The British International Freight Association (BIFA) is encouraging businesses engaged in visible trade between the UK and EU, and the freight and logistics companies that serve them, to make sure that they are fully prepared for rule changes that will take effect over the next six months following an initial postponement.
In March, BIFA welcomed the easements for new customs declaration requirements and other checks on imports from the EU as part of delays in the implementation of Stages 2 and 3 of the Border Operating Model; delays introduced by the UK government to soften the impact of the UK’s departure from the EU single market and customs union at the end of 2020.
Now, the trade association that truly represents the UK’s freight forwarding businesses that manage a large proportion of the UK’s visible international trade, says that whilst those easements have made life a little easier for UK importers , the clock is now ticking on the extended deadlines.
Whilst BIFA director general, Robert Keen, notes speculation in the media that the delayed Customs declarations timetable has simply delayed a potential crisis, he is confident that most BIFA members have now had the opportunity to prepare for completing new customs processes for imports from the continent.
However, he also noted that any importers that are new to the customs environment should beware of the implications of failing to make the declarations that will become necessary.
“That’s why we are encouraging them to consider appointing a freight forwarder, if they haven’t already done so, to deal with their customs documentation, whilst they concentrate on their core business, which has been hard hit by both Brexit and Covid-19.
“Feedback from our members suggests that one lesson learned from the changes implemented at the start of January this year is that the practical application of the changes has often been as challenging or, in certain cases, more challenging than anticipated.
“Now, both the trade association and its members need to encourage traders to fully consider the likely impact of the requirements of Stages 2 and 3 on their business well before the implementation dates.”
Whilst the government has provided advice and guidance on some of the changes, BIFA says that significant gaps in information remain, which need to be filled to allow businesses to make certain key operational decisions.
Keen continues: “Despite constant pressure, we are still lacking full clarity as to which ports will be operating a Pre-Lodgement, as opposed to a Temporary Storage, model for processing cargo, for example.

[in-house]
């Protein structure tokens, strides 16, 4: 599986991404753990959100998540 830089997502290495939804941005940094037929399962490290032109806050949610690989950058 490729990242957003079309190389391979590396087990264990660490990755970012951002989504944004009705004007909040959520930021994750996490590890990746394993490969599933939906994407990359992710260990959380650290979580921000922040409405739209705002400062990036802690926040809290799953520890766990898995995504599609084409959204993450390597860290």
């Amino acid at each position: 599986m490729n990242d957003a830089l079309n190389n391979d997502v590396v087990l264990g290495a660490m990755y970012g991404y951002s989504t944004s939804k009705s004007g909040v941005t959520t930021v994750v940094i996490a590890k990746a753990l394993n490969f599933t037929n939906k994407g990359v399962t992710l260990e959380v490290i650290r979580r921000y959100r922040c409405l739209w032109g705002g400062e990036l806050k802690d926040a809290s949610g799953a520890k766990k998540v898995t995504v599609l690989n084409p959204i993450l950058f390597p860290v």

“Furthermore, despite reassurances from government, concerns remain among BIFA Members whether the necessary infrastructure will be built in time for them to meet the requirements of the revised deadlines announced in March.” BIFA members have expressed particular concerns regarding the “White Cliffs” facility under development at Dover.
BIFA notes that from 1 October 2021, there will be additional documentary checks on products of animal origin and high risk foods not of animal origin, whereby traders will be required to declare all SPS consignments on IPAFFS The original documents will need to be submitted and these will be audited post clearance.
The third stage of full border controls will be implemented on 1 January 2022 and BIFA says that from a Customs perspective the most important changes will be the ending of the Delayed Declaration Scheme at that time.
After this date, a full or simplified customs entry will be required at the frontier for goods being imported from the EU to the UK mainland. Depending on location the entry will have to be submitted as a pre-lodged declaration utilising the Goods Vehicle Movement System (GVMS), or as a frontier declaration at the point of entry into the UK. Associated with this is the requirement for a Safety and Security (ENS) Declaration to be submitted prior to the goods being loaded on the means of conveyance bringing them to the UK.
In addition, certain products such as Products of Animal Origin will be subject to full SPS controls and have to be presented to Border Control Points, where inspections may be undertaken.
Keen adds: “The period after 1 January 2021 was very challenging, although trade did not grind to a halt. However, the new fear is that we face much greater challenges after 1 January 2022 than we did the previous year, if only because there are more new processes to master and, historically, levels of import traffic exceed exports by a considerable margin.
“Clearly, there is much to consider and prepare for, and there is not much time to do so. Whilst we continue to help members with their own preparations, we are also encouraging them to help their clients that import from the EU to be equally prepared. Of particular concern is the level of preparedness and knowledge of EU suppliers with regard to the new import procedures to be adopted, and potentially the export procedures in Europe.”